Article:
Leaders who fail to manage climate risk will also fail to spot the abundant opportunities created by the green economic transition. Mitigation efforts, such as fortifying supply chain resilience and investing in operational efficiencies, may produce the kinds of payoffs that would be beneficial regardless of a changing climate. This includes potential cost reductions and improved adaptability
Beyond internal mitigation and adaptation efforts, the stakeholder landscape is undoubtedly changing. Customers, employees, investors, and governments are becoming increasingly invested in corporate climate risk management. Companies that take a proactive approach to managing and communicating their climate risk may claim greater market share among environmentally-conscious consumers and B2B buyers, win the favor of top talent (at lower prices and with better turnover rates), and be granted easier access to capital from ESG-focused investors.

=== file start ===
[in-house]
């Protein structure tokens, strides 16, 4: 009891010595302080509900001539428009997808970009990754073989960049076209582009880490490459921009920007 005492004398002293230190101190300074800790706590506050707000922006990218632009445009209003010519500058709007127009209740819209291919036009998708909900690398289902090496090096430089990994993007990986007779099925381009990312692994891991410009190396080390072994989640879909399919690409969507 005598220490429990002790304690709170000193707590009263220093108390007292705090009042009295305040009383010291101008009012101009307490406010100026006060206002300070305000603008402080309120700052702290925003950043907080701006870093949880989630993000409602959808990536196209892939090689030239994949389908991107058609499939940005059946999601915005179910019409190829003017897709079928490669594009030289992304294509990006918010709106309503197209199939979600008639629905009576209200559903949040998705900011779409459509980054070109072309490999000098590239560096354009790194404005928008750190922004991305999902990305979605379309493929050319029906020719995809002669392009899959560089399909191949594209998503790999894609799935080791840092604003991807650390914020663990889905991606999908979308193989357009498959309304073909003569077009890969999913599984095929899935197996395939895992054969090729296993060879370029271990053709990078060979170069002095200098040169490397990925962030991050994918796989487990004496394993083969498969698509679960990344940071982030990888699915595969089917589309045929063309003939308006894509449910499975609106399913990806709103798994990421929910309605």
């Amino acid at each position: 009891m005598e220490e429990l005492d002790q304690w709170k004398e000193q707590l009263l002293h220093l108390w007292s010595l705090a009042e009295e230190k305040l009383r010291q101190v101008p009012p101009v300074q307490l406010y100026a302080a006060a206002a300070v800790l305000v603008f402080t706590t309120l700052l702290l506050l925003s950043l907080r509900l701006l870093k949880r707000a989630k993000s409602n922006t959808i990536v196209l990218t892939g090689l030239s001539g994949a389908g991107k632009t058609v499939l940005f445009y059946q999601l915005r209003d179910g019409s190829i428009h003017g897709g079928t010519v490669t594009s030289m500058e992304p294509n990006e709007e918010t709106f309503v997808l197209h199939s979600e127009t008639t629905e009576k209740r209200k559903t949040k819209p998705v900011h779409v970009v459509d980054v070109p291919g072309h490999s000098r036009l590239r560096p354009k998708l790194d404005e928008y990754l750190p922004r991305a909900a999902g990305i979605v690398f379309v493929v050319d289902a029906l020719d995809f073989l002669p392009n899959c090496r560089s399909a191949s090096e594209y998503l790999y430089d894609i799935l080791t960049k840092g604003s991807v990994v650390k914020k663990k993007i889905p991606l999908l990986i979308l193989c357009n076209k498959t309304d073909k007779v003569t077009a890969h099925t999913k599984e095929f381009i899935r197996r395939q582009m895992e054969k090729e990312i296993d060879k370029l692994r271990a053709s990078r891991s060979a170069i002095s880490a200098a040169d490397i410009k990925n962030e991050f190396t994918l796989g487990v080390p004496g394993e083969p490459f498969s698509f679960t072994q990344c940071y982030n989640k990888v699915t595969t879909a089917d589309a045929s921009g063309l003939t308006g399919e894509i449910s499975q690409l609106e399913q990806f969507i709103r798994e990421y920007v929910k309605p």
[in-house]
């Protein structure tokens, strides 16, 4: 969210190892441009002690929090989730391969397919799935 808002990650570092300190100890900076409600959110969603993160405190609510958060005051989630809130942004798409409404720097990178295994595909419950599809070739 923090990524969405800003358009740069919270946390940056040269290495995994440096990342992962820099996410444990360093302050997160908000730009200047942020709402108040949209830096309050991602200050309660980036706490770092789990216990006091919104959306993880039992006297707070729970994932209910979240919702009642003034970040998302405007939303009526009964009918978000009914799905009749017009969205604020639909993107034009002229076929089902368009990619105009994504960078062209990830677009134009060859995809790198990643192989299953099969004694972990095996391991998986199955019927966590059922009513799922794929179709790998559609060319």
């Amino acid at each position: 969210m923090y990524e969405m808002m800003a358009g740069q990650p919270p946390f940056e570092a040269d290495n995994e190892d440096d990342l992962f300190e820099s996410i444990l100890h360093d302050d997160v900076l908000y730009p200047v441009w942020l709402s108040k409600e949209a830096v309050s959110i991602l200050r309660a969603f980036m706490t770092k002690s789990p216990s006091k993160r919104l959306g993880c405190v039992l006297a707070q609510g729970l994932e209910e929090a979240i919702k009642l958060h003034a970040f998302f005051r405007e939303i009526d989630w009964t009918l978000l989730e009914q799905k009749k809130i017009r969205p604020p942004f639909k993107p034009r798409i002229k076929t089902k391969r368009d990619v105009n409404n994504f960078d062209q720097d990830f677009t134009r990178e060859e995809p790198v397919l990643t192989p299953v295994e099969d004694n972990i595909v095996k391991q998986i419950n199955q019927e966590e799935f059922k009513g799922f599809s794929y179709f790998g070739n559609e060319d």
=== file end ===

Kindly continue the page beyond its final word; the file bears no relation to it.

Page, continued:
Fast-moving companies may also be able to capitalize on government grants and incentives, such as those available under the US’s Inflation Reduction Act. Other investments in low-carbon R&D and innovation are likely to pay off in the long-run as demand for environmentally-friendly products and services increases.
Climate risk is here and happening
Whether corporate leaders acknowledge it or not, climate risk is real and will continue to grow without proper management. The leaders who embrace the challenges of a changing climate and a new, low-carbon economy will soon discover that climate risk belongs in almost every C-level discussion.
Those who are yet to acknowledge the depth, breadth, and gravity of climate risk expose their organization to any number of potentially catastrophic risks and miss out on turning climate risk into a competitive advantage. Like the tech economy and those before it, the low-carbon economy will see its own winners and losers